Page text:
Medieval Map Points to World's Richest Man, Maybe Ever

medieval africa riches
The Catalan Atlas, published in 1375, depicts the richest man of his day: Mansa Musa, the emperor of 14th-century Mali. (Image credit: Bibliothèque nationale de France)

Who is the richest person to ever have lived? Put down that Forbes Magazine — it's not Jeff Bezos.

The real answer is in the pages of a Medieval manuscript, The Catalan Atlas. Centered on a page of trade routes sits a West African king holding a golden coin: Mansa Musa, the wealthiest person probably ever to walk the globe.

A reproduction of the Atlas is on display in a new exhibit, which opened Jan. 26 at the Block Museum of Art at Northwestern University in Evanston, Illinois. The exhibit, "Caravans of Gold," spotlights Africa's massive wealth and influence during the Middle Ages. The map, produced on the Mediterranean island of Majorca in 1375, contains just one example. [Cracking Codices: 10 of the Most Mysterious Ancient Manuscripts]

"Clearly, Mansa Musa and West Africa and its gold resources are of greatest importance," said Kathleen Bickford Berzock, the curator of the exhibit at the Block Museum. [Gallery: Images of Medieval African Riches]

Unimaginable wealth

The exhibit is meant to debunk stereotypes about Africa, Bickford Berzock said. While academic historians have extensively documented the importance of Africa in the Medieval world, the continent is often seen as a backwater in the public imagination. The later incursions by colonialist powers, which would strip Africa of people and resources, blotted out much of the rich culture and history that came before.

"It tells us a lot about the world we live in today to understand the long history of exchange and interaction on a global scale," Bickford Berzock told Live Science. "It also helps people think about the history of Africa before western involvement in things like the Atlantic slave trade."

Mansa Musa puts a face to the phenomenon. The ruler of the Mali empire, he had full control of the region's gold production — and Mali's gold was the purest, most sought-after gold of the day, Bickford Berzock said.

"It's hard to imagine anybody having that kind of wealth today," she said, "Basically, unlimited access to wealth."

Far and wide

Other artifacts in the collection tell a similar tale. Africa was not just simply a place that Europe plundered for raw materials. It had a rich culture of sculpture, textile art and other production, Bickford Berzock said. One item in the exhibit, a seated figure found in Nigeria, was made of copper that was likely mined in Europe. Coin molds from Tadmekka, Mali, still hold flecks of the gold from the dinar coins that were a dominant form of currency of the day. The discovery of the molds confirmed Arabic texts at the time, which referred to Tadmekka as the source of dinars, Bickford Berzock said.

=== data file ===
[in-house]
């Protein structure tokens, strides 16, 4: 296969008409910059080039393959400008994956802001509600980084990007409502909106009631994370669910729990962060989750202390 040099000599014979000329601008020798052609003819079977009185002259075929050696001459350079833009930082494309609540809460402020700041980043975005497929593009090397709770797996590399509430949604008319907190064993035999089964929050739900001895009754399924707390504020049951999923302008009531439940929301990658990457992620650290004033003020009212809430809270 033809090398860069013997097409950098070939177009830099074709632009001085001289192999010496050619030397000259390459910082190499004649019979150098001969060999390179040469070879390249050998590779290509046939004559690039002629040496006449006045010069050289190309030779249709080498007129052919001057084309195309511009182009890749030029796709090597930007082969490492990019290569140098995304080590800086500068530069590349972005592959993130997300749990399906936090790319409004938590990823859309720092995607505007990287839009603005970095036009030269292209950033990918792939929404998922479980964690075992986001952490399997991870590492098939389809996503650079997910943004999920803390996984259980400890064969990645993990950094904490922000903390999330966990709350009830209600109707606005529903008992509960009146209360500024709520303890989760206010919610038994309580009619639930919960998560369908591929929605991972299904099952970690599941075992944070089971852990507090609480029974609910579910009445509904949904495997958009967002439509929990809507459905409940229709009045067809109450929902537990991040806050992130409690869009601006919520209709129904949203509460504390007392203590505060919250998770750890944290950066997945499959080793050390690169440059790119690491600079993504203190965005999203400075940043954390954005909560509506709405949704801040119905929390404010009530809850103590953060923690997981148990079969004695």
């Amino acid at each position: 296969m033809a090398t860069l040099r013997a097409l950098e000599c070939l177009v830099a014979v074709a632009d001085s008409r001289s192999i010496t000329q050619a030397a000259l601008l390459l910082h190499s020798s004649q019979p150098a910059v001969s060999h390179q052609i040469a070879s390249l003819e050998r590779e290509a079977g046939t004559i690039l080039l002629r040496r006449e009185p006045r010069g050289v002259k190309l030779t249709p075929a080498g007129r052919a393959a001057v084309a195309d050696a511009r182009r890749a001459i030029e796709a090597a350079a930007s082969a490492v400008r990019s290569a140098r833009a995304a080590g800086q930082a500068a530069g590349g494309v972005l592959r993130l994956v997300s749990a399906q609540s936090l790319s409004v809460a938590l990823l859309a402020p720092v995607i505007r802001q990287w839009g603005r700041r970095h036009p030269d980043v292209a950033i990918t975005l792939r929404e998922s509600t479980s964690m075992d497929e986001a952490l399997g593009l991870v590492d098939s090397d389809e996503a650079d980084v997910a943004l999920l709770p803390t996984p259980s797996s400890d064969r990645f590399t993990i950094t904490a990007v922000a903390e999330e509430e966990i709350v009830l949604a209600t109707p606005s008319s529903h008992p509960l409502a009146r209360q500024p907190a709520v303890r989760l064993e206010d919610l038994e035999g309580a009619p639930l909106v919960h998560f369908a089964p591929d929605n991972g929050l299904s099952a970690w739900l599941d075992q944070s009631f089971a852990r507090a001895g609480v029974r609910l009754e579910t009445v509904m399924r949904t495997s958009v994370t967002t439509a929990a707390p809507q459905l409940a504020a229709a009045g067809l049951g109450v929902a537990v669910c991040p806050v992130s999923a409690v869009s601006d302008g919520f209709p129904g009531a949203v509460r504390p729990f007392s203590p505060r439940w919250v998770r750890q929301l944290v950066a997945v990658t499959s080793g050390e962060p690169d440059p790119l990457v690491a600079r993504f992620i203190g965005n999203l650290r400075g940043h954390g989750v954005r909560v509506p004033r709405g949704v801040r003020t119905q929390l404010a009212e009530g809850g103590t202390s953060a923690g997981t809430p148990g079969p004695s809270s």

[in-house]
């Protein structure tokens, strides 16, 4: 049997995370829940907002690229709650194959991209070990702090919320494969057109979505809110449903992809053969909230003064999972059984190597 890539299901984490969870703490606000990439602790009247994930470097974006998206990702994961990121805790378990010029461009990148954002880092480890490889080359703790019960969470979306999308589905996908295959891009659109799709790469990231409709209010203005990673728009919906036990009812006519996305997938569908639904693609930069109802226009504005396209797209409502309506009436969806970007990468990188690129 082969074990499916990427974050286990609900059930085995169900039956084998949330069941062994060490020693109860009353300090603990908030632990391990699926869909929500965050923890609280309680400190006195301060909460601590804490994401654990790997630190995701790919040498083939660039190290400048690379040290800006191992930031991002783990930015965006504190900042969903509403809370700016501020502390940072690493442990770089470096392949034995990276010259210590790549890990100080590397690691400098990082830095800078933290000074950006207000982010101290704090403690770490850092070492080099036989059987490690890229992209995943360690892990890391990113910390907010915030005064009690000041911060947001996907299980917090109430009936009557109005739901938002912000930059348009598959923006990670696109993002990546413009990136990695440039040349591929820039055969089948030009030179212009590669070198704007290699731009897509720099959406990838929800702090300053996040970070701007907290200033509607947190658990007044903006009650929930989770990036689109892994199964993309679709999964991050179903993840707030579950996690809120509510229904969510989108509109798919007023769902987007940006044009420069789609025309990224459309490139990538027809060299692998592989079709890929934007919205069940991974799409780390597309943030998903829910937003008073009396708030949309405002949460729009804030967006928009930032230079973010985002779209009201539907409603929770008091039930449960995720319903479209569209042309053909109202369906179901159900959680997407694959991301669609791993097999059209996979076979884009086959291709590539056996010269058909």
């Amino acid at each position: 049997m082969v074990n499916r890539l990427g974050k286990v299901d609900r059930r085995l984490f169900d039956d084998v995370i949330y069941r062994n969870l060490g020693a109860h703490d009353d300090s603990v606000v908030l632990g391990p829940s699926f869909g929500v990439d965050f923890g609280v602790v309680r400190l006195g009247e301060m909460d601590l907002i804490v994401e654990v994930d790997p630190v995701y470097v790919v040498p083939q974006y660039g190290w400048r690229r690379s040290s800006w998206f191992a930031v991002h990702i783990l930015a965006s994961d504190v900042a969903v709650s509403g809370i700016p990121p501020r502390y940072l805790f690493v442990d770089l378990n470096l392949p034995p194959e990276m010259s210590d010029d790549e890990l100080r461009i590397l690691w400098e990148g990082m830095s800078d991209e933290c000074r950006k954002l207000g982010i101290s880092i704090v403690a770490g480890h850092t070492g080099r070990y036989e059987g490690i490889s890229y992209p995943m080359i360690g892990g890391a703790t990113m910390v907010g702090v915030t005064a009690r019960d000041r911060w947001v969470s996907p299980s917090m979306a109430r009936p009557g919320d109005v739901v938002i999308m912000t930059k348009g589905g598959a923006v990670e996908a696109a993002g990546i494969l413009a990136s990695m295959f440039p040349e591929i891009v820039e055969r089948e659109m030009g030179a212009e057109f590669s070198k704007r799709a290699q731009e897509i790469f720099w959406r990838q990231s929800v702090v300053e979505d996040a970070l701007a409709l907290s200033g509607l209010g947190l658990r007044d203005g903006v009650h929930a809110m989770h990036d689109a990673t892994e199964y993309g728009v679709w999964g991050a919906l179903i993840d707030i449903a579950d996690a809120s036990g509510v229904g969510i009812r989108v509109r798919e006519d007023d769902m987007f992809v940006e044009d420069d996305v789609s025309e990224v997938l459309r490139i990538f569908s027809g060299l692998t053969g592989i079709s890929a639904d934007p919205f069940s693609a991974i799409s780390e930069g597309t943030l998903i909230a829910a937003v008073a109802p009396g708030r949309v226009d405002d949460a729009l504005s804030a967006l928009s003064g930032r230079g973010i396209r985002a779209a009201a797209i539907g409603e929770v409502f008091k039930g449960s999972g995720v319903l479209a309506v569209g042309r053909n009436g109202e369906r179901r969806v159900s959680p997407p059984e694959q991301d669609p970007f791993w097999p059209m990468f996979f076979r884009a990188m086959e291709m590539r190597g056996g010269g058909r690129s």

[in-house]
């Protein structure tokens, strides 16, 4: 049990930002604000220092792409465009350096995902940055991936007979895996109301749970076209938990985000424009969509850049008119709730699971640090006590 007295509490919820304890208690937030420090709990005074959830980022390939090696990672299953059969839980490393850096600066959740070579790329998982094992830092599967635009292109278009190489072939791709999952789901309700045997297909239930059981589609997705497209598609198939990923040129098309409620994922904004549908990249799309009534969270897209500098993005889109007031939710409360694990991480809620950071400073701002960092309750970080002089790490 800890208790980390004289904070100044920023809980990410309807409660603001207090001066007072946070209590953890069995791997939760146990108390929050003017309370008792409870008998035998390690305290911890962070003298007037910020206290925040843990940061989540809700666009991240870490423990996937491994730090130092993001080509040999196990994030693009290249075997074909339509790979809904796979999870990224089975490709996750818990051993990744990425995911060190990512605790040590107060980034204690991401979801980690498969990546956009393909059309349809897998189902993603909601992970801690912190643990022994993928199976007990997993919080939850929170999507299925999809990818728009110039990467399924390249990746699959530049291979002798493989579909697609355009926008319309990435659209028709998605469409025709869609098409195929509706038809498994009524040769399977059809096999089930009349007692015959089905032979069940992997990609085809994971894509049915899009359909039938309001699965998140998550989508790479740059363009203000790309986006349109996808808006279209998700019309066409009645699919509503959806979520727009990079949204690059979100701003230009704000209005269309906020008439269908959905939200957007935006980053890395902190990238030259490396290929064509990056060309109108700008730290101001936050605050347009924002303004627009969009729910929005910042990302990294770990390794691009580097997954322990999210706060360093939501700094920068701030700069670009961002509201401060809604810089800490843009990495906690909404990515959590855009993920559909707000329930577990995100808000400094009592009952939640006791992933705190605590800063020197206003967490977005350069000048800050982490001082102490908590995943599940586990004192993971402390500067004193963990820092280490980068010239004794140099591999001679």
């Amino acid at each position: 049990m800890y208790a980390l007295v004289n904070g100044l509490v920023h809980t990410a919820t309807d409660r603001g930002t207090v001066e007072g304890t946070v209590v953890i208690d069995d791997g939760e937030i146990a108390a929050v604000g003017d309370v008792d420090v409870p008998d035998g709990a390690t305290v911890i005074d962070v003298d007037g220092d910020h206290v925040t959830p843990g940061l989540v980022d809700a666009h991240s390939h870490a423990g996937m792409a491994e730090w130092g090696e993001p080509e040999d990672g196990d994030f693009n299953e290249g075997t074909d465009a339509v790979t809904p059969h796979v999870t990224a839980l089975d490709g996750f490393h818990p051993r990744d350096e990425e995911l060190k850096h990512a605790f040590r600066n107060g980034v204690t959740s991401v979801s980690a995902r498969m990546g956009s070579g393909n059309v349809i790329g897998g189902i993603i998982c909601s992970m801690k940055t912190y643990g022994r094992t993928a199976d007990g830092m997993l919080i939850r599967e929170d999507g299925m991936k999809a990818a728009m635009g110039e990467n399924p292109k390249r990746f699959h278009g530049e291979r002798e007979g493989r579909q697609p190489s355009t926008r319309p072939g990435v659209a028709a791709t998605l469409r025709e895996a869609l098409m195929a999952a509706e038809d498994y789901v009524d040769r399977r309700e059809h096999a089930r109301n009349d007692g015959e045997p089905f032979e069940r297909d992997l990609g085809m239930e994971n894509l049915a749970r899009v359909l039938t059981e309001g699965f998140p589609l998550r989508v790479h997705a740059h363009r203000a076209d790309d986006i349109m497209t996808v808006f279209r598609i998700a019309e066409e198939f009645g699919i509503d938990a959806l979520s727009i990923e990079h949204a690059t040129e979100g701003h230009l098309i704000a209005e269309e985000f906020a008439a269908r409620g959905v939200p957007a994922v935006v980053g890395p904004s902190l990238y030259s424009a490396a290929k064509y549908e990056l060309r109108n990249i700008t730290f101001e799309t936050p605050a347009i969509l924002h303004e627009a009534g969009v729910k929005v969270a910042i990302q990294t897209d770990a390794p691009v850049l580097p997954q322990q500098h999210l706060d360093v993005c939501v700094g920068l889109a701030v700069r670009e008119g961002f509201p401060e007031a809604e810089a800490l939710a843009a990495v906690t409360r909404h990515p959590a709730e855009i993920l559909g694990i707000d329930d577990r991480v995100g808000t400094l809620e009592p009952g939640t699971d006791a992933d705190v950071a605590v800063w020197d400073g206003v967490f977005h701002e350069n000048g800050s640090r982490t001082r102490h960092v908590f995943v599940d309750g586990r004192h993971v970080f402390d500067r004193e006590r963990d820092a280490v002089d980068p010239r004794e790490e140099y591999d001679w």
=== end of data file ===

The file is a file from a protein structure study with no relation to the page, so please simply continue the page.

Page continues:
Trade routes snaked out from West Africa deep into sub-Saharan regions and far into East Asia and the Middle East, she said. Chinese porcelain has been found at Medieval archaeological sites in the Sahara. Ivory from Savannah elephants appears in Medieval European art. And metals, textiles, spices and more were swapped back and forth across long distances.

Some of the artistry invented in Medieval Africa survives into the modern day. On display in the new Block Museum exhibit are large biconical beads made of gold filigree. Next to an 11th-century example of one of these beads from either Egypt or Syria, Bickford Berzock and her colleagues have placed 19th- and 20th-century examples of gold-plated biconical beads, the descendants of the nearly 1,000-year-old objects made in Africa.

The exhibit is a work of cooperation between western museums and museums in Morocco, Mali and Nigeria, Bickford Berzock said. Many of the objects on display have never before left their home countries, she added.

The exhibition will remain at the Block Museum until July 21, 2019. It will then travel to Ontario's Aga Khan museum in fall of 2019 before arriving at the Smithsonian National Museum of African Art in Washington, D.C., in spring of 2020.

Originally published on Live Science.

Stephanie Pappas
Live Science Contributor

Stephanie Pappas is a contributing writer for Live Science, covering topics ranging from geoscience to archaeology to the human brain and behavior. She was previously a senior writer for Live Science but is now a freelancer based in Denver, Colorado, and regularly contributes to Scientific American and The Monitor, the monthly magazine of the American Psychological Association. Stephanie received a bachelor's degree in psychology from the University of South Carolina and a graduate certificate in science communication from the University of California, Santa Cruz.